Louisiana Court System Funding Needs Legislative Fix
In a recent op-ed, Louisiana Republican Representative Tanner Magee, who was a major champion of the historic criminal justice reforms passed during the 2017 session, frankly stated that Louisiana’s court system is failing. No truer words were ever spoken and it is encouraging that someone such as Rep. Magee is willing to step up and speak the truth on Louisiana’s penchant for funding its criminal justice system on the backs of those people who are least able to pay. While funding the court system through fines and fees may not have been the original intent of Louisiana’s Legislature courts, that is unfortunately the harsh reality. In many cases, the courts and judges had no choice but to continue to tack on additional fines and fees to keep the courts operating.
The reason that the issue is finally getting attention here in the state, as well as nationally, is a ruling by the U.S. District Court for the Eastern District, which includes Orleans Parish. In a suit filed two years ago by a group of former criminal defendants that sued the Orleans Parish Criminal Court challenging the court’s post-judgment debt collection practices, U.S. District Judge Sarah Vance issued her ruling in response to that suit. Stating that the present Louisiana court system is “unsustainable, unconstitutional and crying out for reform”, Judge Vance went further to say, “This conflict of interest … is the unfortunate result of the financing structure, established by governing law that forces the Judges to generate revenue from the criminal defendants they sentence. Of course, the Judges would not be in this predicament if the state and city adequately funded the courts.”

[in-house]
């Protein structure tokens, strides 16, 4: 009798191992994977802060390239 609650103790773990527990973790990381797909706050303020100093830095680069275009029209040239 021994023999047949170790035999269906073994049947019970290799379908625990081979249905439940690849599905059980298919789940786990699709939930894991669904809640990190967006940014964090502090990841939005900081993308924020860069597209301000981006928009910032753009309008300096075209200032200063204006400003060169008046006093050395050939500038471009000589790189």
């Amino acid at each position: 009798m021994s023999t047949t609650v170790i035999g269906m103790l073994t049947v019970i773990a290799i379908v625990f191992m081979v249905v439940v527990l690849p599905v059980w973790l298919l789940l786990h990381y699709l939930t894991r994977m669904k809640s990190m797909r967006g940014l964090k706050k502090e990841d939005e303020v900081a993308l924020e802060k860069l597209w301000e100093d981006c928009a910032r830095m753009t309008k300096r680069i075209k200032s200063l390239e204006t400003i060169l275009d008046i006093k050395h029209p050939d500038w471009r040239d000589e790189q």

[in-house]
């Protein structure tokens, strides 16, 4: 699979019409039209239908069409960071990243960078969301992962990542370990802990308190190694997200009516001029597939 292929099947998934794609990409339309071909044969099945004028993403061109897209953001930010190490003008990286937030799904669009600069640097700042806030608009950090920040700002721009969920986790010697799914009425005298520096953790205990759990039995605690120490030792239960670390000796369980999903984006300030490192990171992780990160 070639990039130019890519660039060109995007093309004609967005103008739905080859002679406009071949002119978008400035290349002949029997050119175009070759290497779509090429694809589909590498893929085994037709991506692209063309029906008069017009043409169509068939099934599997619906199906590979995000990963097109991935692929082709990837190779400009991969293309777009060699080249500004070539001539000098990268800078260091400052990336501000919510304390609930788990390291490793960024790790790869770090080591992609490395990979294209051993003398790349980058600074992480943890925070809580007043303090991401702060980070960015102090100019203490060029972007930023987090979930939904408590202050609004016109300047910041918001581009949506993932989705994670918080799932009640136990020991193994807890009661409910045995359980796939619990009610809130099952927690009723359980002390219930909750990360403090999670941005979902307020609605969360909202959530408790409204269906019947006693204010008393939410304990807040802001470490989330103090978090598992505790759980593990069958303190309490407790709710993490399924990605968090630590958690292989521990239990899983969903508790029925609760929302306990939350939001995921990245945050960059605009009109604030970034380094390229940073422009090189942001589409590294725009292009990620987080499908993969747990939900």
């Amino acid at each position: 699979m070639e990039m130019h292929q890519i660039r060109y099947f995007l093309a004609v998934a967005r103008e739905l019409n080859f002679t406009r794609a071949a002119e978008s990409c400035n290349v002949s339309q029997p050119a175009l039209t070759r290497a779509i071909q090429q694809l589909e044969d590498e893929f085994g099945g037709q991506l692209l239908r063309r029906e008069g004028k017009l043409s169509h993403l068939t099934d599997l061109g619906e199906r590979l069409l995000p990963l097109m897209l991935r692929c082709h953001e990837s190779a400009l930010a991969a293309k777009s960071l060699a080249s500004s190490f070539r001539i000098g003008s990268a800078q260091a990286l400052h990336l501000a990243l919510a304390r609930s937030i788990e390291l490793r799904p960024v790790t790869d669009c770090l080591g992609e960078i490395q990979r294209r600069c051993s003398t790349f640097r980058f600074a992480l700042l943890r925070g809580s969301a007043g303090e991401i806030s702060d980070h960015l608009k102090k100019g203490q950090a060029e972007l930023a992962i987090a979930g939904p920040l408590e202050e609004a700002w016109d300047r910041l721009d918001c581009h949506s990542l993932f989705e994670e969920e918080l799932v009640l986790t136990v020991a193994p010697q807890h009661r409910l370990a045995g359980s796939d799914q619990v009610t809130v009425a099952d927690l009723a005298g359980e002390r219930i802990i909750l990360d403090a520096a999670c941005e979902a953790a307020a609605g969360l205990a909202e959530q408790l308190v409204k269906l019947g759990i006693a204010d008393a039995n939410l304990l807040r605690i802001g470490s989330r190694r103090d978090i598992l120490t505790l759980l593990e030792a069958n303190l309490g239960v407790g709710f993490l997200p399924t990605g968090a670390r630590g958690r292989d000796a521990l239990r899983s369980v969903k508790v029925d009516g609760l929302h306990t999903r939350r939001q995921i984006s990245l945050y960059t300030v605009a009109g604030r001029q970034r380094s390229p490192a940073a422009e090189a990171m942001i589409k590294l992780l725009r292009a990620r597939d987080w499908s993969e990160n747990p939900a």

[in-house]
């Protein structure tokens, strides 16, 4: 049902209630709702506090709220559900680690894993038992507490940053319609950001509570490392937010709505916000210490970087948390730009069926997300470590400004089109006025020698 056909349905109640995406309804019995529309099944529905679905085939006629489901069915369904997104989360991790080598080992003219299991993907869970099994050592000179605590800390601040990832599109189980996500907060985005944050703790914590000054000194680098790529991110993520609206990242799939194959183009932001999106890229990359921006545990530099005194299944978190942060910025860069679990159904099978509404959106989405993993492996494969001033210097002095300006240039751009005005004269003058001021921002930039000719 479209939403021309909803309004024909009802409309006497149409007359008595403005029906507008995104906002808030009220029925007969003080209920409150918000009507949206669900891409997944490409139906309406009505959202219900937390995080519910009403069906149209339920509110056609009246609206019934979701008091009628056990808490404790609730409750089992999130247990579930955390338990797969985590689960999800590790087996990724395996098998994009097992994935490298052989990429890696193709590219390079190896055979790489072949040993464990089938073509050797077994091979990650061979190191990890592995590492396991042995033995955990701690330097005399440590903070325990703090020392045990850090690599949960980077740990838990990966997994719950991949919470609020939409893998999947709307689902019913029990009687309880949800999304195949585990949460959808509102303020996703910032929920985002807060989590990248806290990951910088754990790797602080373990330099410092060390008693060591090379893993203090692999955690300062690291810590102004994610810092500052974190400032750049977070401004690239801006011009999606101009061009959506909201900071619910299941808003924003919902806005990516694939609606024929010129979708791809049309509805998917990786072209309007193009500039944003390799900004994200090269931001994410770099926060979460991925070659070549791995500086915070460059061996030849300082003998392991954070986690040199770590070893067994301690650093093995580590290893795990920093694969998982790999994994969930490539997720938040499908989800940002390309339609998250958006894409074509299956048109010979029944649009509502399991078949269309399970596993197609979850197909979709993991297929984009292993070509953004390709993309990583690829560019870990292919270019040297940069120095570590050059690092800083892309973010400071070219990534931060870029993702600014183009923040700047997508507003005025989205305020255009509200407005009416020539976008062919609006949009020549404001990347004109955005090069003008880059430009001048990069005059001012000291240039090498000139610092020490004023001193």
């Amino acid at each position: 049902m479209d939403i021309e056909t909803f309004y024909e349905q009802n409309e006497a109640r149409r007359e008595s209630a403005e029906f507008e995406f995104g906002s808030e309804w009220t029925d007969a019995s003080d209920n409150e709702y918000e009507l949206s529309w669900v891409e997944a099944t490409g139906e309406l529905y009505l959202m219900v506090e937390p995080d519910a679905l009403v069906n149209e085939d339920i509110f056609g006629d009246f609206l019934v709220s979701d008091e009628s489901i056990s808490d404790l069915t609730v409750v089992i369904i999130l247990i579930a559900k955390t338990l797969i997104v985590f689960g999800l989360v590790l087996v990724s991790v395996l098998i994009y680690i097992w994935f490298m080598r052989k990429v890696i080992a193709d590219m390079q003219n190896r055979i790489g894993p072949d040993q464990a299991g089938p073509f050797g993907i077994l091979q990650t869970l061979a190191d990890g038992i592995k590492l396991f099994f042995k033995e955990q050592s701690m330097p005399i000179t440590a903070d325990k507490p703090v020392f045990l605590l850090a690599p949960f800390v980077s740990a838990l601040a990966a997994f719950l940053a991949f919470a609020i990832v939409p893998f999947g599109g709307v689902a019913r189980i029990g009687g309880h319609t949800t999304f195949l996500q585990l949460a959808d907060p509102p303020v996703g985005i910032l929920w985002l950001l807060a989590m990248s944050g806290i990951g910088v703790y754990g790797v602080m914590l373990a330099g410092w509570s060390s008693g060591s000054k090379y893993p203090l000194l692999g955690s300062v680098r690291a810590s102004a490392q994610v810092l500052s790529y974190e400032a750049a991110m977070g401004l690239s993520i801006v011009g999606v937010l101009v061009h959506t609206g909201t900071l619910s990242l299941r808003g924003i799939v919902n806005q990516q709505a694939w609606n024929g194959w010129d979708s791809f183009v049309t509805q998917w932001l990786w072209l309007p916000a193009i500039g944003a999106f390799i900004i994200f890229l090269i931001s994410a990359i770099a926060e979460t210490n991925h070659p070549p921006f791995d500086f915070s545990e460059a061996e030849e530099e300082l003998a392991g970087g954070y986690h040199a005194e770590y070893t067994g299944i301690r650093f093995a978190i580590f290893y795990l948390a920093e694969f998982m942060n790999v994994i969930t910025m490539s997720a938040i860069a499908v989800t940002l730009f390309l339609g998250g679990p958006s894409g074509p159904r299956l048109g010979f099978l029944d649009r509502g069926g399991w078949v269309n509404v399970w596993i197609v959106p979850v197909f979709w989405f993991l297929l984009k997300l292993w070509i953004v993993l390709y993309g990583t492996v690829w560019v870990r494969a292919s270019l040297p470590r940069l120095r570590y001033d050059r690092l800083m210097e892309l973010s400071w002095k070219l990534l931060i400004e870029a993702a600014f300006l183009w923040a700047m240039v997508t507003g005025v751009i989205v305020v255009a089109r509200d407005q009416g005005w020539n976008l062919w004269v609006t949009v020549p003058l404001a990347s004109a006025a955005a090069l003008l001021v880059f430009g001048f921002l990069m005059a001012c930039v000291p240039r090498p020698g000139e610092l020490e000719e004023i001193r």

Rep. Magee was the sponsor of HB 249, which passed during the 2017 session and was a part of the criminal justice reforms. HB 249 requires courts, along with probation services, to tailor criminal justice fines and fees to the defendant’s ability to pay and if needed, create a payment plan for individuals who may have financial hardships. This bill now, Act 260, takes effect August 2018. While this new law was an outstanding first step, there is still much to be done to reform the way Louisiana fund’s not only its court system, but the criminal justice system overall.
Rep. Magee goes on to state in his op-ed that the federal court’s order is a “call to action for lawmakers because, these longstanding problems require a legislative fix.” Right on Crime could not agree more and we are looking forward to continuing to work with Rep. Magee and other key stakeholders during the coming year to start taking the next steps needed to, as Rep. Magee says “put us on a smarter path to financing our court system”.